Special relativity accounts for the constant speed of light in the absence of surrounding mass.
General relativity utilizes the concept of space-time to explain the effect of gravity on the speed of light. This lesson compares special and general relativity and provides examples of how the speed of light is affected by gravity.
Special and General Relativity
Albert Einstein used relativity to explain how the speed of light is constant regardless of the source of light or the perspective of the observer. Scientists have proven over and over that both length and time shorten at high speeds. Therefore, we always observe light to travel at the same speed because the components of speed – that is, distance and time – shorten at high speeds. Light speed is constant for what we call an inertial frame of reference in which velocity does not change.
However, if motion is disrupted by an external force, then velocity is changed; in other words, acceleration occurs.Light is no exception to the laws of physics, and Einstein knew this. He knew that light was affected by the force of gravity; that is, light bends towards an object with mass. As light changes its direction, it changes its velocity or, simply put, light accelerates. Therefore, it was necessary to distinguish between what we call special relativity and general relativity. Special relativity accounts for the constant speed of light in an inertial frame of reference – that is, no gravity.
In other words, light speed is constant as long as it is moving in a straight line through space with no surrounding mass. General relativity is needed to account for the effect of gravity on light.
We all know gravity works. In fact, gravity has become commonplace in our daily conversations.
But this has not always been the case. Newton changed our understanding of the universe when he postulated gravity to be the same force responsible for holding planets in orbit and pulling apples to the ground. His ideas of motion are so readily accepted that they are referred to as scientific law. For years, it was enough to simply know that gravity exists and its effects are readily apparent. However, nobody really knew what gravity was or how it worked.
What is Gravity?
Newton thought gravity to be an instantaneous force. In other words, the effect of gravity is noticed as soon as a mass appears, and its effect is lost the instant the mass is removed. For example, if the sun were instantly removed from our solar system, the earth would instantly spin out of orbit and travel through space in a straight line.
This was acceptable until Einstein postulated that nothing can travel faster than light, including gravity. If gravity cannot travel faster than light, then the effect of gravity would be dependent upon time. It was no longer sufficient to simply appreciate the existence of gravity. This sparked science to re-open the case of gravity in search of its very nature.
Space-Time and Gravity
Einstein thought space and time is a single entity, and he referred to it as space-time.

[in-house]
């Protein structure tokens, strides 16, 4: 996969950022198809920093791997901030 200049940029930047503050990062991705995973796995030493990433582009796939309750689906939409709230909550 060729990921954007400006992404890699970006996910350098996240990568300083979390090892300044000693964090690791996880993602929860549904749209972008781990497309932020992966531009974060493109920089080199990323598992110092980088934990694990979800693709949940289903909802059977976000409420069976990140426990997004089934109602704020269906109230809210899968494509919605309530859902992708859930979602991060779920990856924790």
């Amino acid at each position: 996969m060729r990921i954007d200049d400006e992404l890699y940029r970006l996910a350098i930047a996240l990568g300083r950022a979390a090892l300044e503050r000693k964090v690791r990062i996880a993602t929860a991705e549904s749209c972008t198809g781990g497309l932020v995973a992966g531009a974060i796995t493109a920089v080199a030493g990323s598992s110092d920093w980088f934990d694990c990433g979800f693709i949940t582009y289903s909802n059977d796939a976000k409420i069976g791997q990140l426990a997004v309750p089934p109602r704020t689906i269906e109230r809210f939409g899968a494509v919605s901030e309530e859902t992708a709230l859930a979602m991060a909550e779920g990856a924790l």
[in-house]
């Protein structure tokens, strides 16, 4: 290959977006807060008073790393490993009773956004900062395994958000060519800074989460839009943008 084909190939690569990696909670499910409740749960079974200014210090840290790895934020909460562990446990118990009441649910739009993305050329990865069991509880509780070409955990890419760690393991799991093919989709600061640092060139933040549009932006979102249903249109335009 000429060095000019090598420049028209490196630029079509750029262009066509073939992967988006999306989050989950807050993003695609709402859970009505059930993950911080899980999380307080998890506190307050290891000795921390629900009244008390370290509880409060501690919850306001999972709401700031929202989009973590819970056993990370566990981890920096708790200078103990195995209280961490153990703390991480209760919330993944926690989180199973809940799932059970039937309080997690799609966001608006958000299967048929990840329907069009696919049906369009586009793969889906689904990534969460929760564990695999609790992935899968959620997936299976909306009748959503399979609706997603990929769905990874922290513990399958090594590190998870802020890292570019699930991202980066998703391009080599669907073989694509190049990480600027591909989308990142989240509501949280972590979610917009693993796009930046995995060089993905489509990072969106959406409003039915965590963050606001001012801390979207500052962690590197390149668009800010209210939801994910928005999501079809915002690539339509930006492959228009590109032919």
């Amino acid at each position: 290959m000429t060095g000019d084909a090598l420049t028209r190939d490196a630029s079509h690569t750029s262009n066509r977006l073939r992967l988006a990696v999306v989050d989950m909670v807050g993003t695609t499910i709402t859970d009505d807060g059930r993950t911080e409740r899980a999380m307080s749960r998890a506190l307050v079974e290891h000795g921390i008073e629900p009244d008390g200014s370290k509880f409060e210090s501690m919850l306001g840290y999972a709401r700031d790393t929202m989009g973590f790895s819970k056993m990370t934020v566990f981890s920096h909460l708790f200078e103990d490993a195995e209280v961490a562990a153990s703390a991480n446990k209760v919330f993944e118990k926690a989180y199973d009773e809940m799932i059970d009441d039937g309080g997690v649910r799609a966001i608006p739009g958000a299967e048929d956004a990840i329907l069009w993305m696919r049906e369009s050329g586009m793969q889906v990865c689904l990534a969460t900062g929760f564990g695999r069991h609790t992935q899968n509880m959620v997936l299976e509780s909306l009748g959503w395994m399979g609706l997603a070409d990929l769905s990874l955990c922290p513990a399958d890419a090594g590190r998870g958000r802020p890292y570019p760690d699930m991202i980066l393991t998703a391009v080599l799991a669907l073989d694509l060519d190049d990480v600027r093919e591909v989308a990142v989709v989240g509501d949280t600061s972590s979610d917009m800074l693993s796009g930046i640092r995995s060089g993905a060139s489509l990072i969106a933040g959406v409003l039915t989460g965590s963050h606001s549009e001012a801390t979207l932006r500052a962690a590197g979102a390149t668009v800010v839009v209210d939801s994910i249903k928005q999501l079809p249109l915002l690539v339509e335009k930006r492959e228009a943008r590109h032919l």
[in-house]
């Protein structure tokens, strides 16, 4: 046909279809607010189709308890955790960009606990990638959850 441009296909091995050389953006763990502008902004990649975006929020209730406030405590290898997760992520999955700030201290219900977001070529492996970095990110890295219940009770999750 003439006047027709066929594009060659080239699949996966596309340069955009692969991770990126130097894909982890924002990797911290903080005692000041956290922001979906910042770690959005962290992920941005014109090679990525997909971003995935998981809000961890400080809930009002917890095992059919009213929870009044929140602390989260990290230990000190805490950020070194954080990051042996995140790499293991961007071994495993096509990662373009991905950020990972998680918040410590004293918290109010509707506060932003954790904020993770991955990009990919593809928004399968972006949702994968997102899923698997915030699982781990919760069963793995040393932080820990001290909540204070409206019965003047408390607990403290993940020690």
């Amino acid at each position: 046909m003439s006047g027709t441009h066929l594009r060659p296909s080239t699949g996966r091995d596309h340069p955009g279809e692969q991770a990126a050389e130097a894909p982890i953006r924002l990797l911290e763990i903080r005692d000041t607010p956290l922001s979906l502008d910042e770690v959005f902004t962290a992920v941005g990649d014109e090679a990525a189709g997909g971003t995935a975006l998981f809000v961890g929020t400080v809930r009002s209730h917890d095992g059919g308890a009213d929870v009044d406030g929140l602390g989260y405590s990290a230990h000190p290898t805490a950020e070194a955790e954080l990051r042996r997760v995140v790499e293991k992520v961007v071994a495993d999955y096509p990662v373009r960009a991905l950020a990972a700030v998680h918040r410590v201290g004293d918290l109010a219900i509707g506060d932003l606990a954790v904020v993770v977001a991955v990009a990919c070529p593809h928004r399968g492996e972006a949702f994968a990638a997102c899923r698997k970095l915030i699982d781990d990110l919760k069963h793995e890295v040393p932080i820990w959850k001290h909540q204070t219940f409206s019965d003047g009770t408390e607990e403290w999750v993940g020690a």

As space is defined by three dimensions – that is, length, width, and depth – time became the fourth dimension in space-time. He imagined a continuous space-time fabric to hold objects together, including planets in our solar system and galaxies in our universe.It is helpful to think of space-time as being like a trampoline. Planets would be like people sitting on the trampoline. Objects would create a dimple in space-time just like they would on a trampoline. If a smaller object is rolled close to the larger object on the trampoline, the smaller object will bend its direction towards the larger object.
Perhaps this is how gravity works. Smaller objects would change their state of motion towards and around the larger objects in space-time, much like on a trampoline. Likewise, if an object is removed from space-time, so is its effect on space-time. A wave would be spread away from the object once removed. Therefore, it would take time for this effect to be noticed.
In other words, gravity is not instantaneous, but rather gravity is dependent upon the effect of mass on space-time.
As I said before, light is no exception to the laws of physics. Just as a small marble would roll towards a person sitting on a trampoline, light would bend towards a large mass in space-time. In other words, the speed of light is affected by gravity. Science has demonstrated the speed of light to decrease within a gravitational field.
General relativity uses space-time to account for the effect of gravity on the speed of light.
In summary, the speed of light is constant in an inertial frame of reference in which velocity is constant. Special relativity accounts for the constant speed of light in this inertial frame of reference – that is, no gravity.
Gravity is an attractive force between two objects that have mass. As light approaches mass, it is affected by its gravitational pull. Light bends and changes its direction within the gravitational field. This change in direction is a change in velocity; therefore, light accelerates within the gravitational field. Specifically, light speed decreases in a gravitational field.
General relativity accounts for the effect of gravity on light.
After watching this lesson, you should be able to:
- Differentiate between special and general relativity
- Explain Einstein’s concept of space-time
- Describe how gravity works in reference to space-time